6.2 attachment

Developmental Psychology
Social Development
Learning Outcomes
General framework (applicable to all topics in the
• To what extent do biological, cognitive and
sociocultural factors influence human
• Evaluate psychological research (that is, theories
and/or studies) relevant to developmental
Learning Outcomes
Social development
• Examine attachment in childhood and its role in
the subsequent formation of relationships.
• Discuss potential effects of deprivation or trauma
in childhood on later development.
• Define resilience.
• Discuss strategies to build resilience.
Examine attachment in childhood and
its role in the subsequent formation of
• John Bowlby 1907-1990
• Developed Attachment theory
• Studied children from the WWII who had been
separated from their parents.
• Found that many had emotional problems and
linked this to separation from their mother.
• Believed that attachment was an innate pattern
and helped infants to survive.
• Basic biological need.
• If deprivation – permanent and irreversible
Internal Working Model
• Infants develop working models of the world
based on the development of a secure and
attachment relationship with a parent or
• In such a situation, the child develop aworking
model of the world as safe and secure.
• Oterhwise – negative working models (the
world is dangerous, frightening…)
• It will change and incorporate new ways.
Internal Working Model
• If the child experiences love and affection, he
or she come to see himself or herself as
worthy of love and attention.
• If they have experienced neglect and rejection
they might develop a model of denial (or on
the reality)
The Strange Situation
• Mary Ainsworth 1913-1999
• developed Bowlby’s ideas and came up with how
to test attachment theory empirically
• - called the strange situation paradigm
• She was a student to Bowlby
• Conducted research in Uganda (1967) and then in
Baltimore (U 1971) studied children and mother
interactions: resulted in SSC
The Strange Situation
• Studies the child’s reaction to separation and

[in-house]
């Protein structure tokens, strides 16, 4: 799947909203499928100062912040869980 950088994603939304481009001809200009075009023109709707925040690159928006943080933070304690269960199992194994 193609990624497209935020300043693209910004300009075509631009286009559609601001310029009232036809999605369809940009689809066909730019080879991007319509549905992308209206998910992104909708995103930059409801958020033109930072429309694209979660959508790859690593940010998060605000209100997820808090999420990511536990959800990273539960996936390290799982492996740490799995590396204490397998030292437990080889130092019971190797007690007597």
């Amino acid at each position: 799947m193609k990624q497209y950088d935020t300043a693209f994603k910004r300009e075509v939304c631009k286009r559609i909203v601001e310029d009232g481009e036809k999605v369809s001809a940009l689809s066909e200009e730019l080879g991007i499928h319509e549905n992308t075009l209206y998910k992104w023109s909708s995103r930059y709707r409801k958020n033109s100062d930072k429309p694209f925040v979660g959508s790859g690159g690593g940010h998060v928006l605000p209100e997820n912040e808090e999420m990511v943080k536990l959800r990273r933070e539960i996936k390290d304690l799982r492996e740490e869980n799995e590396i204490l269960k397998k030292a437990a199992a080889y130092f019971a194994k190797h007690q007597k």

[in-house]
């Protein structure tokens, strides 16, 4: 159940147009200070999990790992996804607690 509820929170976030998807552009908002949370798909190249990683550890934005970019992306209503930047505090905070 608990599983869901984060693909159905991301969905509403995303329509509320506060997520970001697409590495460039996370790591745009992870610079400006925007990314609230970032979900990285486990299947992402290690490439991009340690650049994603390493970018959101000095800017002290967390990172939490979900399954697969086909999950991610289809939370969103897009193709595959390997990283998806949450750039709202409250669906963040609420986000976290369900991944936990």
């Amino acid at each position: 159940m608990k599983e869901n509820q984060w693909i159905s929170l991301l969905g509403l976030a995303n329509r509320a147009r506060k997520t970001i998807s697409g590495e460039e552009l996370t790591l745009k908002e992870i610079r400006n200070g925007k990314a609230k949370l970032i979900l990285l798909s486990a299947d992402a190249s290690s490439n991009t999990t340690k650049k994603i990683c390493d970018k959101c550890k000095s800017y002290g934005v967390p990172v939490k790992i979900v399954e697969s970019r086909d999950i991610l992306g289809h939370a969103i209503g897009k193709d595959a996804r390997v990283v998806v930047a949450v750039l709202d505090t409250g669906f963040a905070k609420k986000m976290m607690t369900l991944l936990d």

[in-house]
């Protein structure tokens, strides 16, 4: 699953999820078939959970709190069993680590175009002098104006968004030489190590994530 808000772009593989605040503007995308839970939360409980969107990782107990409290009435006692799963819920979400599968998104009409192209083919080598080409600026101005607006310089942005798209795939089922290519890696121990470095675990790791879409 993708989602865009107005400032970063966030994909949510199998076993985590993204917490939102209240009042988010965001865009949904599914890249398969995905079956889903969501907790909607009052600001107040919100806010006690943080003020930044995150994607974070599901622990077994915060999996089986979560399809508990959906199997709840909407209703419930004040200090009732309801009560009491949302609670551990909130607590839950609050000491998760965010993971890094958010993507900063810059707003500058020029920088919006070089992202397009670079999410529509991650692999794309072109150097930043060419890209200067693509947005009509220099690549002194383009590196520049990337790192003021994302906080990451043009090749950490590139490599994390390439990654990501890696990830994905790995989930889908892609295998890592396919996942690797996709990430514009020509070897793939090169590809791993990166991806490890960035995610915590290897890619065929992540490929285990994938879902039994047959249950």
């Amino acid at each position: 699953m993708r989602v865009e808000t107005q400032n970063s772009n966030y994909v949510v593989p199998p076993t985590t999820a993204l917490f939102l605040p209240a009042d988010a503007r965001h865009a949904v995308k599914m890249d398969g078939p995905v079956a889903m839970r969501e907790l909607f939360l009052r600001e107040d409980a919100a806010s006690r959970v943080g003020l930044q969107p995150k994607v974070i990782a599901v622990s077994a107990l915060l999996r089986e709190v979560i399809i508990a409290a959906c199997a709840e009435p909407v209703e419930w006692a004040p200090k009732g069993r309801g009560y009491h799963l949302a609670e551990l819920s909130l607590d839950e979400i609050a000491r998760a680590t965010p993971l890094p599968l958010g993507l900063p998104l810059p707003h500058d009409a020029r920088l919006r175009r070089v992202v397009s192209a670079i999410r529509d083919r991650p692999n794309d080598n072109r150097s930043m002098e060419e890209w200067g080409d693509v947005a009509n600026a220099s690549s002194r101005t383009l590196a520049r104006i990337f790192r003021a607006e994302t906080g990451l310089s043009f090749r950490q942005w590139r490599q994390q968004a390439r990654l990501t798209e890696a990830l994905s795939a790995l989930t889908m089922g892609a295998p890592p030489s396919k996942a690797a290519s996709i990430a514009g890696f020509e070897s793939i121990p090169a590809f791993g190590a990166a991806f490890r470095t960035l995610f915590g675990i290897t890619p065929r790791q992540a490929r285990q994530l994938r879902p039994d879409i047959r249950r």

reunion with the attachment figure (often the
1. The parent and child are alone in the room
2. The child explores the room without parental
3. A stranger enters the room, talks to the
parent and approaches the child
4. The parent quickly leaves the room
5. The parent returns and comforts the child
Types of attachment
• Type A – avoidant (20% of the children)
• Type B – Securely attached (70% of the
• Type C – ambivalent (10 % of the children)
• Type D – insecure-disorganised/disorganised
attachment (came later – 1986, by Main and
The Strange Situation - Mary
One example of “a strange situation”
What is your attachment style?
• http://www.web-research-design.net/cgibin/crq/crq.pl
• This interactive survey takes about 5 minutes
to complete. The questionnaire is designed to
measure your 'attachment style'--the way you
relate to others in the context of intimate
Evaluation of the attachment theory
and the strange situation
Evaluate using:
1. Gender
2. Culture
3. Method
4. Ethics
• Any thoughts?
• Read p. 197-199 if you need help
The role of early attachment in the
subsequent formation of relationships
• Internal working models continue throughout
the lifespan
• Relationship between the experience of
attachment in childhood and adult love
Hazan and Shaver’s Love Quiz
• Read the following statements and indicate
which paragraph best describes your attitute
to close relationships – on page 200 (A, B or C)
Hazan and Shaver’s Love Quiz’s
research 1987
• Put in a newspaper and asked for volunteers
to pick ”a box” and to describe their parents’
parenting styles.
• 620 people answered (self-selected), 14-82
years old, mean age 36. 205 males and 415
• Second sample of 108 college students.
Hazan and Shaver’s Love Quiz’s
• 20% showed A (anxious-avoidant:
”unresponsive, rejecting”)
• 60% showed B (secure attachment: ”attentive
and responsive”)
• 20% showed C (anxious- ambivalent: ”anxious,
sometimes responsive”)

similar documents